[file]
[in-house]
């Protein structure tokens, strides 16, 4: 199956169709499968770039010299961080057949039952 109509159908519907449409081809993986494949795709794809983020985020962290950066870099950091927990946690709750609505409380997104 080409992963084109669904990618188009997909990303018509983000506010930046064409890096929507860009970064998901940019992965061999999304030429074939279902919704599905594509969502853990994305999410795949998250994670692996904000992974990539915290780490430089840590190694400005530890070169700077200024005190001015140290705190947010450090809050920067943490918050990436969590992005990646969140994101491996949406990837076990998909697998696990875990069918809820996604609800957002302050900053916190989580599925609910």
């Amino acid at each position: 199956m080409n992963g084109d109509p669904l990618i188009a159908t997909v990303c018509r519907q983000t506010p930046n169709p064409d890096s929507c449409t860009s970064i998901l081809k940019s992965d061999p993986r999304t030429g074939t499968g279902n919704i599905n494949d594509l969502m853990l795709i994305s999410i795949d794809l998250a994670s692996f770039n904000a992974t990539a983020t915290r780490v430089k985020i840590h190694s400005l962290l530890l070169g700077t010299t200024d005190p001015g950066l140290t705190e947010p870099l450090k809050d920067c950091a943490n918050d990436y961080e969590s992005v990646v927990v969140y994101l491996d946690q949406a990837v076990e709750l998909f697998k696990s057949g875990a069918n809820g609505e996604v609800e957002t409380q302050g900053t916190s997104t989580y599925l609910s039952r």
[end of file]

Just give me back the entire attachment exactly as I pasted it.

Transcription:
[in-house]
């Protein structure tokens, strides 16, 4: 199956169709499968770039010299961080057949039952 109509159908519907449409081809993986494949795709794809983020985020962290950066870099950091927990946690709750609505409380997104 080409992963084109669904990618188009997909990303018509983000506010930046064409890096929507860009970064998901940019992965061999999304030429074939279902919704599905594509969502853990994305999410795949998250994670692996904000992974990539915290780490430089840590190694400005530890070169700077200024005190001015140290705190947010450090809050920067943490918050990436969590992005990646969140994101491996949406990837076990998909697998696990875990069918809820996604609800957002302050900053916190989580599925609910």
């Amino acid at each position: 199956m080409n992963g084109d109509p669904l990618i188009a159908t997909v990303c018509r519907q983000t506010p930046n169709p064409d890096s929507c449409t860009s970064i998901l081809k940019s992965d061999p993986r999304t030429g074939t499968g279902n919704i599905n494949d594509l969502m853990l795709i994305s999410i795949d794809l998250a994670s692996f770039n904000a992974t990539a983020t915290r780490v430089k985020i840590h190694s400005l962290l530890l070169g700077t010299t200024d005190p001015g950066l140290t705190e947010p870099l450090k809050d920067c950091a943490n918050d990436y961080e969590s992005v990646v927990v969140y994101l491996d946690q949406a990837v076990e709750l998909f697998k696990s057949g875990a069918n809820g609505e996604v609800e957002t409380q302050g900053t916190s997104t989580y599925l609910s039952r």